"Recording" and "accessing the samples in real time" are basically the same thing.
Debian has Pulseaudio enabled by default, so the simplest way is to record (or "access the samples") from the associated
.monitor source of the Pulseaudio sink of your soundcard. This will work out of the box.
From the Pulseaudio sink, the samples go through ALSA and are then sent to the card, so there's a slight delay. But the samples will be the exact samples sent.
There are probably other ways to do that, but all of them are a lot more complicated, and some depend on the type of soundcard you have.
With respect to delay, you should also keep in mind that "accessing the samples" will involve buffering, so there will be a delay, no matter what you do.
If you have more specific requirements, please explain your use case in more detail.
Pulseaudio sources and sinks are not files, but "objects" which represent, well, audio sources (physical ones like mics on your soundcards as well as virtual ones) and audio sinks (phyiscal ones like the speakers connected to your soundcard as well as virtual ones).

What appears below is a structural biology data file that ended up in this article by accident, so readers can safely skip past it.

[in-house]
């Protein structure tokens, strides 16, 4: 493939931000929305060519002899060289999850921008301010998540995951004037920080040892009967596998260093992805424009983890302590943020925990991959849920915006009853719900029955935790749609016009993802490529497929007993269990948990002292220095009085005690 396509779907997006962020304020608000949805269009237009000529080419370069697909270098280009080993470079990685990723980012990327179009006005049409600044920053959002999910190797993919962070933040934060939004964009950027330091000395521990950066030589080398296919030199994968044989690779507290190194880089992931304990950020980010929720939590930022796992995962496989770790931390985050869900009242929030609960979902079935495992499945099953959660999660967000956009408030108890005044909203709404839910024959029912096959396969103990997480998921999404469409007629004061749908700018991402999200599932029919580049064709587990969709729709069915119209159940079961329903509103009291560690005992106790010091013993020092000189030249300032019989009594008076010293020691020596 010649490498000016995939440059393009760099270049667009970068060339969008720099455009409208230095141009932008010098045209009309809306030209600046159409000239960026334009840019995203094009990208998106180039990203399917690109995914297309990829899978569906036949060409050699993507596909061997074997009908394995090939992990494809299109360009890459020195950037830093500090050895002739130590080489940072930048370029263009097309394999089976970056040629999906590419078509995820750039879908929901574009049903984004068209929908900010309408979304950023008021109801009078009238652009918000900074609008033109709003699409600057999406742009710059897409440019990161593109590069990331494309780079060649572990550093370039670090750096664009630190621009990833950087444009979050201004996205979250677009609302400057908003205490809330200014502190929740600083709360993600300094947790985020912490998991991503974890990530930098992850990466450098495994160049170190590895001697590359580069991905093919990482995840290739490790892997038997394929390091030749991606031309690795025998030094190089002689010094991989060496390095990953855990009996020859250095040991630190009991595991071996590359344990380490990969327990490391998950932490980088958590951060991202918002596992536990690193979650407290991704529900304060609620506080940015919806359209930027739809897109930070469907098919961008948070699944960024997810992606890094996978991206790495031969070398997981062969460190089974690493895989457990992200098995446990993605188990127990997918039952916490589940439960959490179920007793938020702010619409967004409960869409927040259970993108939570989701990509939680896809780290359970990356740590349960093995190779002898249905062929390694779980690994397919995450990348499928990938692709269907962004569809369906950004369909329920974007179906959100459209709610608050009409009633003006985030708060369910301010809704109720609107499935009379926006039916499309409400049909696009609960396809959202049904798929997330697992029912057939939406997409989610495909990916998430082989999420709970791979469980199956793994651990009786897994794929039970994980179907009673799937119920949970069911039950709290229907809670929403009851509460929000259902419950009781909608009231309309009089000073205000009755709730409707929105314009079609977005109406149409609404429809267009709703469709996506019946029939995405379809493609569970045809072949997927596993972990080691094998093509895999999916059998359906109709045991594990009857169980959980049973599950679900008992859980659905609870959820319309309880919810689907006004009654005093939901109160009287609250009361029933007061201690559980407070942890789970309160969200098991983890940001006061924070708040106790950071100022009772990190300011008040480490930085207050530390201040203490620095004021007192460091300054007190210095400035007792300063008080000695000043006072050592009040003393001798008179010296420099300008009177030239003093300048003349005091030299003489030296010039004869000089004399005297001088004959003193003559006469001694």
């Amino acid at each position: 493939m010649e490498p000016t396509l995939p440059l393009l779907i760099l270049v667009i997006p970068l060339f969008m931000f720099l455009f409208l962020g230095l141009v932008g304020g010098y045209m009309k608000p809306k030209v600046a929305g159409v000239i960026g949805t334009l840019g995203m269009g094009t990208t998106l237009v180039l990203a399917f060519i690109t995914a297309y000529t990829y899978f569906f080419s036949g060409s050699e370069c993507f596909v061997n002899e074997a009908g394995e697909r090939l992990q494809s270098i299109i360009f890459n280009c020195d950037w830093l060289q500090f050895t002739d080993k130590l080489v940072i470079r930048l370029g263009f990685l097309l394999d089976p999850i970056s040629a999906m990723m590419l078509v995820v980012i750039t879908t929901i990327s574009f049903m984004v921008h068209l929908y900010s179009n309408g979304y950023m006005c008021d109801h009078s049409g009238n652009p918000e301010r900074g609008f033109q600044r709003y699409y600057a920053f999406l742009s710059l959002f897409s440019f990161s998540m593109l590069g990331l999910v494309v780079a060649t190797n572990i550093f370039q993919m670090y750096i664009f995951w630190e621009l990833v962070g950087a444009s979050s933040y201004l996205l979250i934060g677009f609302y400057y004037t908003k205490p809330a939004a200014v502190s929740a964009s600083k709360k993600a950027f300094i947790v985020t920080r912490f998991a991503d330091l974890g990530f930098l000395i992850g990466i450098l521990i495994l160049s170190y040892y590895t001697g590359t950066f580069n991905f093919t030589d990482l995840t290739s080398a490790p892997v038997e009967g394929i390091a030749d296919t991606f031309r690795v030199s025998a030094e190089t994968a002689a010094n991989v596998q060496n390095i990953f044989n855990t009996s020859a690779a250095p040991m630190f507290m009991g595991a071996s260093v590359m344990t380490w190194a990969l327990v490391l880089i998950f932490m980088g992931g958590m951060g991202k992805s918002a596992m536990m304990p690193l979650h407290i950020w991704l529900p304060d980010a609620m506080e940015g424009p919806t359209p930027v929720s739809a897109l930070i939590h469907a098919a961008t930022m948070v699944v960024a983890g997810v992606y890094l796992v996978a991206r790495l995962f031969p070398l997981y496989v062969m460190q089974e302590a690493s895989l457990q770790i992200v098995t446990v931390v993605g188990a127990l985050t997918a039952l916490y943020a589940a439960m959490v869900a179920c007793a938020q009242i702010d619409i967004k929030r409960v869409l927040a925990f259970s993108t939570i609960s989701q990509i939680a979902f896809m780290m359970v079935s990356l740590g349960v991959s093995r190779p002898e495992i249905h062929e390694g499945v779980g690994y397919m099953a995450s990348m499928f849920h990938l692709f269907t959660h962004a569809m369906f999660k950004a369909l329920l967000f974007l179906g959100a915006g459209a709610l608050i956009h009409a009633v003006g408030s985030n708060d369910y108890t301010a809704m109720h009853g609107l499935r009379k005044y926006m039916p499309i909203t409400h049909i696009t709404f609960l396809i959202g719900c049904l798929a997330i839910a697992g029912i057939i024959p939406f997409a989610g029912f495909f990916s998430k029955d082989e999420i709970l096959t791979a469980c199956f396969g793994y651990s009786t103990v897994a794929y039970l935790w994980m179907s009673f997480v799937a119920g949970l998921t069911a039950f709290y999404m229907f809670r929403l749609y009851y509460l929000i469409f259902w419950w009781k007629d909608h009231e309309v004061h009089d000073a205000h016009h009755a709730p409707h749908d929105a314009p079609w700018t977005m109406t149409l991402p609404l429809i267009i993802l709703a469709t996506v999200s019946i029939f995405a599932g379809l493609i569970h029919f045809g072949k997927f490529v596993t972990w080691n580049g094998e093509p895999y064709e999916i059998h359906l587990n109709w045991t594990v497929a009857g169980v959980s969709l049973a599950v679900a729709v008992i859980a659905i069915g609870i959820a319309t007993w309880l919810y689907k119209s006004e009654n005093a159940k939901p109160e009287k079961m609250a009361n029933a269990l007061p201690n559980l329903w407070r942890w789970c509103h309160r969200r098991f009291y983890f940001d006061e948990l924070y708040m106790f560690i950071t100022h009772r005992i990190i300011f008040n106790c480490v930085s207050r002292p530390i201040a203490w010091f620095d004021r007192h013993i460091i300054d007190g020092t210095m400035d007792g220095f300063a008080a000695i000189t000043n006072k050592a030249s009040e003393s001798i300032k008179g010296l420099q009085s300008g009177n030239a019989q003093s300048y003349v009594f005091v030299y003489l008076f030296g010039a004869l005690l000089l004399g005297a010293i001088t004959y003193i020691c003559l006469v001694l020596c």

Every Pulseaudio sink like
some-source-name has an associated source
some-source-name.monitor. By using the Pulseuadio library from C++, from Python or from whatever language you like, you can connect to this source, and get samples in real-time that reflect whatever is put into this sink.
Again, no files involved, neither WAV nor any other format. What happens internally is that your application communicates with the Pulseaudio demon, and gets a buffer with samples in regular intervals.
The library is not trivial to use, have a look at some example code.